The Duluth Huskies and the Fond du Lac Dock Spider played a spectacular championship series, but it was the Dock Spiders that emerged victorious.
The final game of the series went back and forth, before the Spiders pulled away for good in the bottom of the seventh inning. Alex Henwood and Cole Zabowski each recorded multiple hits for the Dock Spiders.
1. Joe Boyle, RHP, Kalamazoo Growlers, (So., Notre Dame)
At 6-foot-7, 220 pounds, Boyle has the perfect frame for a starting pitcher to develop. Better yet, he’s able to run his fastball up to the triple digits. He’s a bit raw at this point, but he has potential as a power arm. He struggled with control for a majority of the summer, but his velocity is impossible to ignore.
2. Shane Mcguire, C/1B, La Crosse Loggers, (Fr., San Diego)
McGuire was brilliant at the plate this summer. He shredded NWL pitching for a .337 average with four home runs and 46 RBI. He also added 16 steals. McGuire had one of, if not the best plate approach, and discipline in the league this year. His walk-to-strikeout ratio of 41-to-26 is astounding, and he showed an above-average hit tool to cap it off. He bats lefthanded, and throws right—even logging some time on the mound. He is the brother of Blue Jays prospect Reese McGuire, so baseball is in his blood. Watch for McGuire’s name this upcoming season.
3. Mike Rothenberg, C, La Crosse Loggers, (So., Duke)
The heir to the Duke catching throne, Rothenberg showed this summer that he’s more than capable. The switch-hitting catcher tore up the Northwoods League to the tune of a .326 average, with five home runs this summer. Better yet, he played solid defense behind the plate. He struggled a bit with plate discipline but made up for it with impressive barrel control and use of the whole field. His 6-foot-3, 215-pound size gives him a good chance to stick behind the dish. He will be a household name as his hit tool continues to rise.
4. Justin Slaten, RHP, (So., New Mexico)
With his 6-foot-4, 200-pound size, Slaten is a guy scouts drool over. He has a live arm and uses his body well in his delivery. He sat in the low 90s this summer and showed above-average feel for his breaking ball. He also complements it with a changeup in the mid- to low-80s. He gets some decent run on his fastball from time to time, as well. Slaten is intriguing as he continues to get a feel for pitching at this level.
5. Bobby Seymour, 1B, St. Cloud Rox (So. Wake Forest)
Seymour possesses a true hit tool, and he flashed it at times this summer. His 6-foot-4, 250-pound frame causes issues finding him a true position, but teams will find a way to get his bat into the lineup. Though he had an inconsistent freshman spring for Wake Forest, the thick-bodied, powerful lefthanded hitter projects as an intimidating middle-of-the-order presence in the ACC, although he is likely limited to first base at the next level.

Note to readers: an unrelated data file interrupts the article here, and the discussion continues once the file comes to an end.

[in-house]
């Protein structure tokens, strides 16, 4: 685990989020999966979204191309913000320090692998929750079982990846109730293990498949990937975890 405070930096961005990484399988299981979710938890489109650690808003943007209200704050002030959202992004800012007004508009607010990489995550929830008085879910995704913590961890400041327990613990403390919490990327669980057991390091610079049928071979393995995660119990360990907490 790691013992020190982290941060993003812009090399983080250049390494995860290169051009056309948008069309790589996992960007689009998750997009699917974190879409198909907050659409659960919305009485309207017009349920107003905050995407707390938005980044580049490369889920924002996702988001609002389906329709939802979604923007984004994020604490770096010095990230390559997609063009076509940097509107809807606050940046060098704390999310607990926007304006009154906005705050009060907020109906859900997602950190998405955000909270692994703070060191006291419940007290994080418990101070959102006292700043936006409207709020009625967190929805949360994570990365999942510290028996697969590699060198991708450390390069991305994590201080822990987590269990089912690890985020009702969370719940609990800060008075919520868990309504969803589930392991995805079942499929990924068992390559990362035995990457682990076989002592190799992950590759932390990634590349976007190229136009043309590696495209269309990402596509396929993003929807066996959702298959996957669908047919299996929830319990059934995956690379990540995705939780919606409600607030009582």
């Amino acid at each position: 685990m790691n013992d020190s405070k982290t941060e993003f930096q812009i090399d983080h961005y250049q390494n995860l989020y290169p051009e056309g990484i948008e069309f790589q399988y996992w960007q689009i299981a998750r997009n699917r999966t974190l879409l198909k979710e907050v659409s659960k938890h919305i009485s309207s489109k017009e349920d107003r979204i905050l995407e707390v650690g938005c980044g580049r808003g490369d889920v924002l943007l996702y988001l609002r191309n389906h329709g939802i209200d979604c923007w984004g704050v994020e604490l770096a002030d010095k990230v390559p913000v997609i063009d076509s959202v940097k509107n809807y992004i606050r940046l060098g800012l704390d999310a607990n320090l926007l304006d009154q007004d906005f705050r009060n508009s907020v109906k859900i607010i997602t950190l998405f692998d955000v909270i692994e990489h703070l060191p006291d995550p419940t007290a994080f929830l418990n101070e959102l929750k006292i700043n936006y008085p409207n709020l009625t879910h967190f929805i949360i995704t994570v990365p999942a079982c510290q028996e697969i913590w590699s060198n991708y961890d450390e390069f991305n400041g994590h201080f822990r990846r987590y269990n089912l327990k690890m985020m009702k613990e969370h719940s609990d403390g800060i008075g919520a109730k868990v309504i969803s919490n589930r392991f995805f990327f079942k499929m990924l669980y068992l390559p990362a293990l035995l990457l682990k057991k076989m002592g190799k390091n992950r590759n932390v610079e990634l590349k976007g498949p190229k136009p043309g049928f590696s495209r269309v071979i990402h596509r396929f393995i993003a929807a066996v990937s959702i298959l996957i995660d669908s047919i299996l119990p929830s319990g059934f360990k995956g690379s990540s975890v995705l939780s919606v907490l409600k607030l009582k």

6. Christian Robinson, OF, Rochester Honkers, (So., Stanford)
At 6-foot-3, 215-pounds, Robinson looks more like a linebacker than an outfielder, but his sweet swing will tell you otherwise. A powerful outfielder, Robinson flashed his strength and ability this summer. He used his long lefthanded cut to bash 10 home runs, while also driving in 25. He drew some red flags from scouts with his 53 strikeouts compared to just 15 walks, but his power still separated him at times.
7. Jake Randa, OF, Madison Mallards, (So., Northwest Florida State)
Randa showed more tools than Handy Manny this summer in the Northwoods League, providing excellent play in both the field and at the plate. He belted nine home runs, stole six bases, but his most impressive feat was his mature plate approach. Randa walked 37 times, compared to 40 strikeouts. His ability to go deep into at-bats and see his pitch allowed him to be one of the premier run producers in the Northwoods this summer.
8. Zach Deloach, OF, Wisconsin Woodchucks, (Fr., Texas A&M)
Deloach put on a show this summer, tearing up the NWL to the tune of .323/.409/.495 with five home runs, 38 RBI and 10 steals. His plate approach was above average, making it no surprise he walked 25 times. Deloach uses his fluid lefthanded cut to spray the ball across the field consistently. He gets good reads in the outfield and has the arm to make some tough throws to keep runners from tagging. Deloach is a special talent.
9. Baron Radcliff, OF, Kalamazoo Growlers, (So. Georgia Tech)
Talk about a pro-ready body. At 6-foot-4, 230 pounds, Radcliff is a sight to behold. He had his ups and downs this spring at Georgia Tech, which wasn’t unusual as he was debating between football and baseball for a majority of his high school career, never fulling committing to baseball. Now, he is devoted to the sport and his talent is blossoming. He boasts incredible raw power to go along with an above-average arm. Radcliffe also runs well for his size and is steadily improving in the outfield. His issue is plate discipline and swinging at pitches well out of the zone—he struck out 49 times compared to just 14 walks this summer—but with time, he should be able to right those issues and develop into a run producer.
10. Jaren Shelby, OF, Wisconsin Woodchucks (So., Kentucky)
From a lineage of elite baseball talent, Shelby is the next in line to show off his skills. The toolsy outfielder showed improvements in his barrel control this summer, consistently hitting the ball hard the opposite way. His hard-hit rate is also on the rise, giving him a chance to use his speed on the basepaths. Shelby is following in his brothers’ footsteps at Kentucky this next season, and he will be a name to watch next spring.